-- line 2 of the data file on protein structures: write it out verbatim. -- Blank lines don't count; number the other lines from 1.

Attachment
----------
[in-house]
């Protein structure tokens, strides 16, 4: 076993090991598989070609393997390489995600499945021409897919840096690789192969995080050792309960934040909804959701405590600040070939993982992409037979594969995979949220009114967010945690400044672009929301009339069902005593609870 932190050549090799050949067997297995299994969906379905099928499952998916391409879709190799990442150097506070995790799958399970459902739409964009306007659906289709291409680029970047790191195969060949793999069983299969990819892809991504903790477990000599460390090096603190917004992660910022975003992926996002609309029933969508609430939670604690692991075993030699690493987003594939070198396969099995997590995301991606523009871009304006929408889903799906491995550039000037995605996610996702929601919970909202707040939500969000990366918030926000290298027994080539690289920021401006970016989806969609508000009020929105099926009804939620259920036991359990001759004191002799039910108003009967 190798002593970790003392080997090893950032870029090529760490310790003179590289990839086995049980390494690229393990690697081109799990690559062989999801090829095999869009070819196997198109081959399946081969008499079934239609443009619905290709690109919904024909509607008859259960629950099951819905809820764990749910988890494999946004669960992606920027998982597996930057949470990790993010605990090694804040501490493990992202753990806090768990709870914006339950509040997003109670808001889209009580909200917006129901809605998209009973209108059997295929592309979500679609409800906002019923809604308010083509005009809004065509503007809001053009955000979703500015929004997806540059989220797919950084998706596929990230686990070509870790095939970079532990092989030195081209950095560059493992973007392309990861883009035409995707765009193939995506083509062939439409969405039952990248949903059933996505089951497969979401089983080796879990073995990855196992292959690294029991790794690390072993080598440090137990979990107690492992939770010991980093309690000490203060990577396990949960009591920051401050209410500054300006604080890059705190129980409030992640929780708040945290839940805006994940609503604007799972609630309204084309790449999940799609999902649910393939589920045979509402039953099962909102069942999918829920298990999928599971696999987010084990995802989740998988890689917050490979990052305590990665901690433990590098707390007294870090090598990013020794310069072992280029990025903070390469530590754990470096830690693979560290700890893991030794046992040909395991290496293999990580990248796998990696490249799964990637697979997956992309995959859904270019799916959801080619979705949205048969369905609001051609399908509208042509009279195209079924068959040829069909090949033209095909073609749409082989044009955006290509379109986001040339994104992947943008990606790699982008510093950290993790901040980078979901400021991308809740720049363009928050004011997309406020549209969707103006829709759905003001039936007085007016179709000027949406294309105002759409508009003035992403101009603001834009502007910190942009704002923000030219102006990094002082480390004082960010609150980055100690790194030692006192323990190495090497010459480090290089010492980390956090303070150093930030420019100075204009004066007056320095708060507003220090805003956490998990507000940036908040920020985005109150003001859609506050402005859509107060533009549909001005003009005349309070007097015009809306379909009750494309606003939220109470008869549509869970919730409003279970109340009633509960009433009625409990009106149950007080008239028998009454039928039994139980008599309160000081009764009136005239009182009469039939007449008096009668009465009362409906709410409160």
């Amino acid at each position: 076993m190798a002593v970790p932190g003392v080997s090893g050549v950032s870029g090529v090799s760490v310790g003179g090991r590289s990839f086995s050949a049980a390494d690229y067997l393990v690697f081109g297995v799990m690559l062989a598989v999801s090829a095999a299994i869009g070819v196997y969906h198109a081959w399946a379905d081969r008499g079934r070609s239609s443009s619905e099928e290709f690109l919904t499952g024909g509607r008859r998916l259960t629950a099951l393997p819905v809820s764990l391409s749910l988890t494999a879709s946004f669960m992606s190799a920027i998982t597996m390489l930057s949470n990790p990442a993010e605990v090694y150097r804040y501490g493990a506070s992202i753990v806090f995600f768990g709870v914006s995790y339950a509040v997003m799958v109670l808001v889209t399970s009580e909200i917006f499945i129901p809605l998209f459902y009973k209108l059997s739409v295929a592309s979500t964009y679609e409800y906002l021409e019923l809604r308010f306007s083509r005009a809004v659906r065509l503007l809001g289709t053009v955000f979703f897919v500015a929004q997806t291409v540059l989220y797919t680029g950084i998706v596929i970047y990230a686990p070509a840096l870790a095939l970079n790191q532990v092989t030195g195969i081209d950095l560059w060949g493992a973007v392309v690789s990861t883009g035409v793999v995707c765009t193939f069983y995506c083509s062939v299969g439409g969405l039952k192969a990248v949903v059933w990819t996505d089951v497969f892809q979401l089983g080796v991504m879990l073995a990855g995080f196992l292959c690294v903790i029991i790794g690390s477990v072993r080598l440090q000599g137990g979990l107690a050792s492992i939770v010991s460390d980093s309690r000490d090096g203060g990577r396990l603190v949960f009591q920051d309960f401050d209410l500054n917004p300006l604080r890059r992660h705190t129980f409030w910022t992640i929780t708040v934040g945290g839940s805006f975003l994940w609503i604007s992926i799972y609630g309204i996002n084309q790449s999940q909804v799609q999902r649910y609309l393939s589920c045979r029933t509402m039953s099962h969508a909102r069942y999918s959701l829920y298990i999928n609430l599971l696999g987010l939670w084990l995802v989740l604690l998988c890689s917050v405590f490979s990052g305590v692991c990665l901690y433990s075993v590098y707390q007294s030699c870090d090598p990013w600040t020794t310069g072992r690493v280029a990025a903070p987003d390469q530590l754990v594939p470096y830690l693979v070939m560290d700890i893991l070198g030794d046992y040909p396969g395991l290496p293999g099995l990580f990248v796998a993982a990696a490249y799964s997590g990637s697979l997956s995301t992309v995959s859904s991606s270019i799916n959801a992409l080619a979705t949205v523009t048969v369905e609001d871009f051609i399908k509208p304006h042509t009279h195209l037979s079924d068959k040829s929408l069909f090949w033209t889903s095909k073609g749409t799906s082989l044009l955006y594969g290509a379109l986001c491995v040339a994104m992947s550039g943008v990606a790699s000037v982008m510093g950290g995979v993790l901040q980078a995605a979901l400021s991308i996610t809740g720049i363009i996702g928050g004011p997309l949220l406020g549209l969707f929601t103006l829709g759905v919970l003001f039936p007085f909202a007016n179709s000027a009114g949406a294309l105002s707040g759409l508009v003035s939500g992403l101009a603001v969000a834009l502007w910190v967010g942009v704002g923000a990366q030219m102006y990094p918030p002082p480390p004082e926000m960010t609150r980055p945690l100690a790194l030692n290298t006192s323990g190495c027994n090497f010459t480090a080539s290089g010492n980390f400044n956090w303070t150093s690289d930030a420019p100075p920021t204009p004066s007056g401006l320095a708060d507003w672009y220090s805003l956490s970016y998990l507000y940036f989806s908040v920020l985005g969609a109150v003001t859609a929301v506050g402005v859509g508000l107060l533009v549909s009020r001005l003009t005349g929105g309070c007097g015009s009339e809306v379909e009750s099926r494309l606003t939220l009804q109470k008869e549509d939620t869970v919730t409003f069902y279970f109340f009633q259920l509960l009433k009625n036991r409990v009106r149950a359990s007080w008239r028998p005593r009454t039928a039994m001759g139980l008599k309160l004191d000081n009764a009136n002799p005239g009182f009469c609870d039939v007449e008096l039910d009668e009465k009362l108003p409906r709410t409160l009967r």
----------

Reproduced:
């Protein structure tokens, strides 16, 4: 076993090991598989070609393997390489995600499945021409897919840096690789192969995080050792309960934040909804959701405590600040070939993982992409037979594969995979949220009114967010945690400044672009929301009339069902005593609870 932190050549090799050949067997297995299994969906379905099928499952998916391409879709190799990442150097506070995790799958399970459902739409964009306007659906289709291409680029970047790191195969060949793999069983299969990819892809991504903790477990000599460390090096603190917004992660910022975003992926996002609309029933969508609430939670604690692991075993030699690493987003594939070198396969099995997590995301991606523009871009304006929408889903799906491995550039000037995605996610996702929601919970909202707040939500969000990366918030926000290298027994080539690289920021401006970016989806969609508000009020929105099926009804939620259920036991359990001759004191002799039910108003009967 190798002593970790003392080997090893950032870029090529760490310790003179590289990839086995049980390494690229393990690697081109799990690559062989999801090829095999869009070819196997198109081959399946081969008499079934239609443009619905290709690109919904024909509607008859259960629950099951819905809820764990749910988890494999946004669960992606920027998982597996930057949470990790993010605990090694804040501490493990992202753990806090768990709870914006339950509040997003109670808001889209009580909200917006129901809605998209009973209108059997295929592309979500679609409800906002019923809604308010083509005009809004065509503007809001053009955000979703500015929004997806540059989220797919950084998706596929990230686990070509870790095939970079532990092989030195081209950095560059493992973007392309990861883009035409995707765009193939995506083509062939439409969405039952990248949903059933996505089951497969979401089983080796879990073995990855196992292959690294029991790794690390072993080598440090137990979990107690492992939770010991980093309690000490203060990577396990949960009591920051401050209410500054300006604080890059705190129980409030992640929780708040945290839940805006994940609503604007799972609630309204084309790449999940799609999902649910393939589920045979509402039953099962909102069942999918829920298990999928599971696999987010084990995802989740998988890689917050490979990052305590990665901690433990590098707390007294870090090598990013020794310069072992280029990025903070390469530590754990470096830690693979560290700890893991030794046992040909395991290496293999990580990248796998990696490249799964990637697979997956992309995959859904270019799916959801080619979705949205048969369905609001051609399908509208042509009279195209079924068959040829069909090949033209095909073609749409082989044009955006290509379109986001040339994104992947943008990606790699982008510093950290993790901040980078979901400021991308809740720049363009928050004011997309406020549209969707103006829709759905003001039936007085007016179709000027949406294309105002759409508009003035992403101009603001834009502007910190942009704002923000030219102006990094002082480390004082960010609150980055100690790194030692006192323990190495090497010459480090290089010492980390956090303070150093930030420019100075204009004066007056320095708060507003220090805003956490998990507000940036908040920020985005109150003001859609506050402005859509107060533009549909001005003009005349309070007097015009809306379909009750494309606003939220109470008869549509869970919730409003279970109340009633509960009433009625409990009106149950007080008239028998009454039928039994139980008599309160000081009764009136005239009182009469039939007449008096009668009465009362409906709410409160």